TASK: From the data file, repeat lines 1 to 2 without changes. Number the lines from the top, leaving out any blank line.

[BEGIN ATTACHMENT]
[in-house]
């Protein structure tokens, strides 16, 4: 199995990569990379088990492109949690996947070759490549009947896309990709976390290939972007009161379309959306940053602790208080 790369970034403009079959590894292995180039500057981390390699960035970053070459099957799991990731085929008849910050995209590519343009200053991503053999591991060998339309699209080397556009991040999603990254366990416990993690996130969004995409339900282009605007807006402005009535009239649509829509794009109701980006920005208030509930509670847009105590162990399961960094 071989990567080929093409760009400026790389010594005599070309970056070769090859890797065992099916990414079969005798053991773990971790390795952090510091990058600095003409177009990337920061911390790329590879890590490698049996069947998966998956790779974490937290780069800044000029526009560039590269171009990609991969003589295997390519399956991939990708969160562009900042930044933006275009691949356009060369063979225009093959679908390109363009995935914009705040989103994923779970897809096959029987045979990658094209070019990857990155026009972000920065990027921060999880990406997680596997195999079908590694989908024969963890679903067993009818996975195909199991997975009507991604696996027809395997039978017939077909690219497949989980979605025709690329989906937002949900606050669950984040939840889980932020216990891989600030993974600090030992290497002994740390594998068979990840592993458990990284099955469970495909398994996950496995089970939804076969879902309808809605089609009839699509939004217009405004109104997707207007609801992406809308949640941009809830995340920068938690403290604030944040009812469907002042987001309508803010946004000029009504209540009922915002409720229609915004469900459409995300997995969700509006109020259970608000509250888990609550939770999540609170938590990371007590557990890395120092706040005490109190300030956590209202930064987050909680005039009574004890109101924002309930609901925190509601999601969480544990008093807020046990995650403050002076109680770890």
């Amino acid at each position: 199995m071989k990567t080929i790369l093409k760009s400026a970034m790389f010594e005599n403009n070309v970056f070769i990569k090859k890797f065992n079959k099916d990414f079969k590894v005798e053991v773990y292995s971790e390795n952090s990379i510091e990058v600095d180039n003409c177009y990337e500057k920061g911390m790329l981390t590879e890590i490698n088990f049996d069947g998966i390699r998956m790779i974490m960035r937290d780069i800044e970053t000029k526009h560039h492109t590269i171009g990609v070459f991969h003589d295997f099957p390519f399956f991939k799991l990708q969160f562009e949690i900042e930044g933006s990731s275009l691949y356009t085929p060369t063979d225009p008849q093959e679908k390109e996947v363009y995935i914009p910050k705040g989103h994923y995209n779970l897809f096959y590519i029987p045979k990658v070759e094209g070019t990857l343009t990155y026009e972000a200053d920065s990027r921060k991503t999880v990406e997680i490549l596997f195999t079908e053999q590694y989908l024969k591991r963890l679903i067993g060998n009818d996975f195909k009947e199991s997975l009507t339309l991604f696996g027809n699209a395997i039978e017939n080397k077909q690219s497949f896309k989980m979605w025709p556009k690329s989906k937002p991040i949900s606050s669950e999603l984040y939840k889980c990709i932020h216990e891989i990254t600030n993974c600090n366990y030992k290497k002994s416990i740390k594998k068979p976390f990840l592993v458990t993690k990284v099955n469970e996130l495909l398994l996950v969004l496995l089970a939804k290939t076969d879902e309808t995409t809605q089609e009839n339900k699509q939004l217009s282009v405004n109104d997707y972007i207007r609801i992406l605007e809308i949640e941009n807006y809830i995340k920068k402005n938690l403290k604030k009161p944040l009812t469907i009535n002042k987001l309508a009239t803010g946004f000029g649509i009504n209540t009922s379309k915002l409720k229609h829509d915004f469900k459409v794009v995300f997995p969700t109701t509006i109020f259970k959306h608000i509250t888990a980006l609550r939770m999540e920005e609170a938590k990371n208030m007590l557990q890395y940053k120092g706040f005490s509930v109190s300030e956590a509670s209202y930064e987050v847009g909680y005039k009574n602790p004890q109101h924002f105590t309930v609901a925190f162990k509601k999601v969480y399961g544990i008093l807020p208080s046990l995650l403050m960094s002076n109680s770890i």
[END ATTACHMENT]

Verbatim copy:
[in-house]
């Protein structure tokens, strides 16, 4: 199995990569990379088990492109949690996947070759490549009947896309990709976390290939972007009161379309959306940053602790208080 790369970034403009079959590894292995180039500057981390390699960035970053070459099957799991990731085929008849910050995209590519343009200053991503053999591991060998339309699209080397556009991040999603990254366990416990993690996130969004995409339900282009605007807006402005009535009239649509829509794009109701980006920005208030509930509670847009105590162990399961960094 071989990567080929093409760009400026790389010594005599070309970056070769090859890797065992099916990414079969005798053991773990971790390795952090510091990058600095003409177009990337920061911390790329590879890590490698049996069947998966998956790779974490937290780069800044000029526009560039590269171009990609991969003589295997390519399956991939990708969160562009900042930044933006275009691949356009060369063979225009093959679908390109363009995935914009705040989103994923779970897809096959029987045979990658094209070019990857990155026009972000920065990027921060999880990406997680596997195999079908590694989908024969963890679903067993009818996975195909199991997975009507991604696996027809395997039978017939077909690219497949989980979605025709690329989906937002949900606050669950984040939840889980932020216990891989600030993974600090030992290497002994740390594998068979990840592993458990990284099955469970495909398994996950496995089970939804076969879902309808809605089609009839699509939004217009405004109104997707207007609801992406809308949640941009809830995340920068938690403290604030944040009812469907002042987001309508803010946004000029009504209540009922915002409720229609915004469900459409995300997995969700509006109020259970608000509250888990609550939770999540609170938590990371007590557990890395120092706040005490109190300030956590209202930064987050909680005039009574004890109101924002309930609901925190509601999601969480544990008093807020046990995650403050002076109680770890």